Tiffany Olson, the deputy chief of staff for the President's Critical Infrastructure Protection Board, said yesterday that the proposal, which includes a national network operations center, was still in flux. She said the proposed methods did not necessarily require gathering data that would allow monitoring at an individual user level.

But the need for a large-scale operations center is real, Ms. Olson said, because Internet service providers and security companies and other online companies only have a view of the part of the Internet that is under their control.

"We don't have anybody that is able to look at the entire picture," she said. "When something is happening, we don't know it's happening until it's too late."

The government report was first released in draft form in September, and described the monitoring center, but it suggested it would likely be controlled by industry. The current draft sets the stage for the government to have a leadership role.

The new proposal is labeled in the report as an "early-warning center" that the board says is required to offer early detection of Internet-based attacks as well as defense against viruses and worms.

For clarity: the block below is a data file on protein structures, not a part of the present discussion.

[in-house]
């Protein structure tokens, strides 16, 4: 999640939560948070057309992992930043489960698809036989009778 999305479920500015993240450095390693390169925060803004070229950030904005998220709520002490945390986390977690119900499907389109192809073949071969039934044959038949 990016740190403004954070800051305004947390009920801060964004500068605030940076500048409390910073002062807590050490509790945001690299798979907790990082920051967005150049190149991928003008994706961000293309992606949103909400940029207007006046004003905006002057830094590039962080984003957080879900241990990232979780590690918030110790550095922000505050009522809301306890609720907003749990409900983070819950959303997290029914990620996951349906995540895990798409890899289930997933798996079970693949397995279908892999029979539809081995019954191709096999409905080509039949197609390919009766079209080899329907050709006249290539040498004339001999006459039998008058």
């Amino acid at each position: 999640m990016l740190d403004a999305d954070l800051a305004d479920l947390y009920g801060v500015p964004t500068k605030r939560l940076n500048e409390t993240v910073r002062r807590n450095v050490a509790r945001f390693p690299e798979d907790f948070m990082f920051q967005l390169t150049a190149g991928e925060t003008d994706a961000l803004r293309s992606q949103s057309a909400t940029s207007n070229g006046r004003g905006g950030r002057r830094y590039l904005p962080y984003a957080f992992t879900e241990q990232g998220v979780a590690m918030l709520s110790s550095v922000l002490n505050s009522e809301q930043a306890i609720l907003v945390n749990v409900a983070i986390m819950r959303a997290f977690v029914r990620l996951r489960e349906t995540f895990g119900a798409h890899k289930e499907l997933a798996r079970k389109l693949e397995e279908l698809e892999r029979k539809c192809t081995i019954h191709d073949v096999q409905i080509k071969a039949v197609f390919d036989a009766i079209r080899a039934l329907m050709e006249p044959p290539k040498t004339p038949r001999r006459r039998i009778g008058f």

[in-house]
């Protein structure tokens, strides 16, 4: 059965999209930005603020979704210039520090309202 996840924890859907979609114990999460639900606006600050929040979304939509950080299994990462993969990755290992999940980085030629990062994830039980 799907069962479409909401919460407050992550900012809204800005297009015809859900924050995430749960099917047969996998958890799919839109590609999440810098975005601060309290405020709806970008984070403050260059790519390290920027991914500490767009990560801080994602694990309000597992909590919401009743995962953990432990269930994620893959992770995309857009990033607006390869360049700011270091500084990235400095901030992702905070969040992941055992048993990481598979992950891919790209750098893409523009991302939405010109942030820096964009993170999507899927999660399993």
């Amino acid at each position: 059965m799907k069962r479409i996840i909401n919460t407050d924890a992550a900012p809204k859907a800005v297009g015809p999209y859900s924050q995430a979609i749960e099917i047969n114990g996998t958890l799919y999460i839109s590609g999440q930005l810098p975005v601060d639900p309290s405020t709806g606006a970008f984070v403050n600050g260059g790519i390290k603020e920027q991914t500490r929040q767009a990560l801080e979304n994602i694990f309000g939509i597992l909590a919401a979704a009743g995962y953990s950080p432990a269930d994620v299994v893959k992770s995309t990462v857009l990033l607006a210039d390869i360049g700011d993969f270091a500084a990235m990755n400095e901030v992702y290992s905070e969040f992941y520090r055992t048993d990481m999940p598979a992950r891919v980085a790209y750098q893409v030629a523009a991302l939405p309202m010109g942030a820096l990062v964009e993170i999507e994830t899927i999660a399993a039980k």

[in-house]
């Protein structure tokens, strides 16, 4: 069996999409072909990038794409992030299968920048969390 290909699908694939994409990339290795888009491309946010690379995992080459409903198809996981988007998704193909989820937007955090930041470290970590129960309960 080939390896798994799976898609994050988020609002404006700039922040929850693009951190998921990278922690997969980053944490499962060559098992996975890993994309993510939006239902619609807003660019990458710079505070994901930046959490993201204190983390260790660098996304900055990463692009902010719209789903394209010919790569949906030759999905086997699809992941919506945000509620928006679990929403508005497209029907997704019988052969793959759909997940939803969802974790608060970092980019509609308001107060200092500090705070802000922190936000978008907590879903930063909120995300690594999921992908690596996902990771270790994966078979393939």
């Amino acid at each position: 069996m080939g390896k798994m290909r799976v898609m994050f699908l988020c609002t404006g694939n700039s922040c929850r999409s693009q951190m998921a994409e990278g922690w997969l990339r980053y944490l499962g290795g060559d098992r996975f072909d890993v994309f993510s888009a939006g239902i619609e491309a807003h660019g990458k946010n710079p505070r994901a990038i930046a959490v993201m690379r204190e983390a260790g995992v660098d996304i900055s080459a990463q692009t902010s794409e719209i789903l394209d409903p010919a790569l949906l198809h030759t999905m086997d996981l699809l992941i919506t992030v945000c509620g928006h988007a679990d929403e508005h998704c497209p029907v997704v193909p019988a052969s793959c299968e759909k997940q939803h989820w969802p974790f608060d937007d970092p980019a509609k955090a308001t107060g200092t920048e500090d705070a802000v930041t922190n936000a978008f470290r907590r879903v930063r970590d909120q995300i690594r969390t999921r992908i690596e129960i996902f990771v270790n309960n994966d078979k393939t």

But Internet service providers argue that its data-monitoring functions could be used to track the activities of individuals using the network.

An official with a major data services company who has been briefed on several aspects of the government's plans said it was hard to see how such capabilities could be provided to government without the potential for real-time monitoring, even of individuals.

"Part of monitoring the Internet and doing real-time analysis is to be able to track incidents while they are occurring," the official said.

The official compared the system to Carnivore, the Internet wiretap system used by the F.B.I., saying: "Am I analogizing this to Carnivore? Absolutely. But in fact, it's 10 times worse. Carnivore was working on much smaller feeds and could not scale. This is looking at the whole Internet."

One former federal Internet security official cautioned against drawing conclusions from the information that is available so far about the Securing Cyberspace report's conclusions.

Michael Vatis, the founding director of the National Critical Infrastructure Protection Center and now the director of the Institute for Security Technology Studies at Dartmouth, said it was common for proposals to be cast in the worst possible light before anything is actually known about the technology that will be used or the legal framework within which it will function.